In Deo, the myth of the mother-daughter duo, Demeter, goddess the harvest, and Persephone, her child (stolen into the underworld, only to return to earth once a year and herald spring), is exceptionally presented as a choral work for women.

Martha Graham Dance Company in Maxine Doyle and Bobbi Jene Smith’s Deo by Brian Pollack.

Unlike the clear-cut, well-lit Graham characters, the women of Deo move in an atmosphere of foggy antiquity. Light washes over them, transporting them to different locales. As an apparition might travel and change shape instantly, so does the collective. New leaders magically emerge in each formation as the group mutates. Who is the mother? Who is the daughter? Where are we being taken? Perhaps Demeter and Persephone are in all women — woman, at once mother and child.

The coiling, uncoiling pelvis of Graham work here ripples outward toward the earth, mimicking birth. The movement, not as sharp as Graham’s, repeats and builds. Streams become waves of roiling energy, then subside. The cascades and repetition suggest an infinite cycle.

Anne O’Donnell and Xin Ying in Maxine Doyle and Bobbi Jene Smith’s Deo by Melissa Sherwood.

Just before the piece concludes, we are introduced to two women who play with each other in a quick mirroring dance. Could they be Demeter and Persephone enjoying a bit of fun before time moves on and their season is over?  Smith and Doyle keep us wondering.

AMERICAN LANDSCAPES choreographed by Steven Petronio 2019

Petronio’s American Landscapes marries the best of what we’ve seen in the works by his influencers with his bold artistic sensibility. Like Cunningham, he respects and wonders at the human form moving in a moving universe. His dancers rivet us with their clear and consummately beautiful steps in space.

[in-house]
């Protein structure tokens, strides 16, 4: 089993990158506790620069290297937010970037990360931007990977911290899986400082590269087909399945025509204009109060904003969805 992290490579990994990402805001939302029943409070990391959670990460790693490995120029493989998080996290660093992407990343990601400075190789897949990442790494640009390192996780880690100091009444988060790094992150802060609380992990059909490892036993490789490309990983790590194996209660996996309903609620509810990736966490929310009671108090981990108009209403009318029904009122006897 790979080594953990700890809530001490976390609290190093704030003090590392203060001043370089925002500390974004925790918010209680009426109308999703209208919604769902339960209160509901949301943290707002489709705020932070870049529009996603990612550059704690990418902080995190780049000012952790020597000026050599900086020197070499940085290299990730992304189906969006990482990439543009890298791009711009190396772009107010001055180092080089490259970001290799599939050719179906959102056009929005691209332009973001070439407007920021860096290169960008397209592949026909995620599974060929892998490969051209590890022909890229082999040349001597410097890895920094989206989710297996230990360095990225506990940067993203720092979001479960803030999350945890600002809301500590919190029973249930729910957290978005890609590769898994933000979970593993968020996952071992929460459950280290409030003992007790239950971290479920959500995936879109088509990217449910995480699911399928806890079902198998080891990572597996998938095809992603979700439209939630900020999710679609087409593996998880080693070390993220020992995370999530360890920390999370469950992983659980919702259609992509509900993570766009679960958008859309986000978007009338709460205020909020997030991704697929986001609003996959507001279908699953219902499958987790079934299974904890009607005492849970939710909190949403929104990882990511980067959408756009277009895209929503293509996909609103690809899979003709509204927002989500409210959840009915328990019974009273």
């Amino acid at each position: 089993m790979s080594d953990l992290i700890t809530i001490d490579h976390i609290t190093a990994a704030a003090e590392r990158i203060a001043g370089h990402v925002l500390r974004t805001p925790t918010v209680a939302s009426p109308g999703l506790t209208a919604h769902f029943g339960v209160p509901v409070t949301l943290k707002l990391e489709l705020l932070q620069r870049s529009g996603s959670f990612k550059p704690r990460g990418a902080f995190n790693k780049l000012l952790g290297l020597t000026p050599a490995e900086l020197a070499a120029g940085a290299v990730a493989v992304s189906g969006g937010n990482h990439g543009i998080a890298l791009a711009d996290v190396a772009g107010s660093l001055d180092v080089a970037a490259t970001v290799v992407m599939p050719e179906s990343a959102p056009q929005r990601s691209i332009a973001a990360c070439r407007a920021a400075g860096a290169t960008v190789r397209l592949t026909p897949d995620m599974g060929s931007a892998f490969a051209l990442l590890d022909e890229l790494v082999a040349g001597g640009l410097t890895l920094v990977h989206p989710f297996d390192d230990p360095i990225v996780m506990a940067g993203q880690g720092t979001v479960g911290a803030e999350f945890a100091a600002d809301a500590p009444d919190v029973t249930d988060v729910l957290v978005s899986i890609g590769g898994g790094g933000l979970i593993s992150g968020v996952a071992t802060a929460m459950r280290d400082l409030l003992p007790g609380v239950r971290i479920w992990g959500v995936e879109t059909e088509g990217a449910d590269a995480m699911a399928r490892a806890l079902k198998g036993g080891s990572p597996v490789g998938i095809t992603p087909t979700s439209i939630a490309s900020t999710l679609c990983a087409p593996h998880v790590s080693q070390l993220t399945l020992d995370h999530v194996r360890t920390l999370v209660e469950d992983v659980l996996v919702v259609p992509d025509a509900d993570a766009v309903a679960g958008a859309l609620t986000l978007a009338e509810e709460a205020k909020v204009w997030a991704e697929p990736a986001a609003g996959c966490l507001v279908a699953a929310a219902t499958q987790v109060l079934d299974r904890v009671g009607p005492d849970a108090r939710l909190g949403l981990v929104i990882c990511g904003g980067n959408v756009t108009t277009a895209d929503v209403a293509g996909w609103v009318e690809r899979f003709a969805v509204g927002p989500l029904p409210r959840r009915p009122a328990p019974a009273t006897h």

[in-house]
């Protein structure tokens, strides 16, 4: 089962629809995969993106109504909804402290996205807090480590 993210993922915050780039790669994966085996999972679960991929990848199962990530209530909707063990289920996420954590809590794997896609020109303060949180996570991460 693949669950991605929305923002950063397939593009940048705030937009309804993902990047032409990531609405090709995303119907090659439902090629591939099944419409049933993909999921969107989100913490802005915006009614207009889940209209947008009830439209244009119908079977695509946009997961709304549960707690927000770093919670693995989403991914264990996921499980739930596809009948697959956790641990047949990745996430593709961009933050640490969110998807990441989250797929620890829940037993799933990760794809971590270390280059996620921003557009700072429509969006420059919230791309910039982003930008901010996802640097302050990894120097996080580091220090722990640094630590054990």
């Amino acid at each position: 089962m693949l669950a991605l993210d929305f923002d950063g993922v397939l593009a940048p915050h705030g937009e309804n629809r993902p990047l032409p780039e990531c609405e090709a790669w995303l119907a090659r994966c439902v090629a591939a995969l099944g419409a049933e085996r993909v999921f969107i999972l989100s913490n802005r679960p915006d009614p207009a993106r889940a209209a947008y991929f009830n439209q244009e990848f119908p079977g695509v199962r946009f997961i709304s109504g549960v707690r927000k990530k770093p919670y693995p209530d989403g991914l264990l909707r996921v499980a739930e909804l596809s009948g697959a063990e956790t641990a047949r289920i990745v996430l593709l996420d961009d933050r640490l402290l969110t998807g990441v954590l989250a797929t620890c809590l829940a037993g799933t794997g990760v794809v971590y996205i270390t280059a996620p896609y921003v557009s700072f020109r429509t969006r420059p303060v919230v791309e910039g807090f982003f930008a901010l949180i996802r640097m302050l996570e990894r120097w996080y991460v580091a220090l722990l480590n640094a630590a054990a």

Stephen Petronio Company in Petronio's American Landscapes photo by Ian Douglas

In the past, I’ve considered this group relentless — surprising us with physical prowess and inventiveness, while ripping into the environment around them. This year the approach is gentler, and the movement, still astounding, flows. Wondrous projected images by Robert Longo meld hypnotically with the dancers and the music of Jozef Van Weisen and Jim Jarmusch.

Even the beginning of American Landscapes is gentle, starting as an easy social dance between Petronio and his former colleague Martha Eddy. Wearing jumpsuits, looking as if they are ready to parachute off somewhere together (but will enjoy each other’s company first), they glide, sashay, and chat on stage as the audience walks into the theater after intermission.

Stephen Petronio Company in Petronio's American Landscapes photo by Ian Douglas

American Landscapes may be a political dance, but unlike politics, there is no brain-deadening chatter, preaching, or shouting. Petronio isn’t a pundit ready to bat us over the head with ideology. Even as we take in timely projected images of airplanes over skyscrapers, a football player on his knees, and a woman in a pussy hat, they are but smaller aspects of the full canvas. More profound and frequent are the enveloping pictures of the natural world and space all around us, encouraging us to think bigger and beyond. As the pictures, music, and dancers merge, we too become part of the movement, in meditation. Petronio reminds us, not who we are in the American landscape, but who we can be.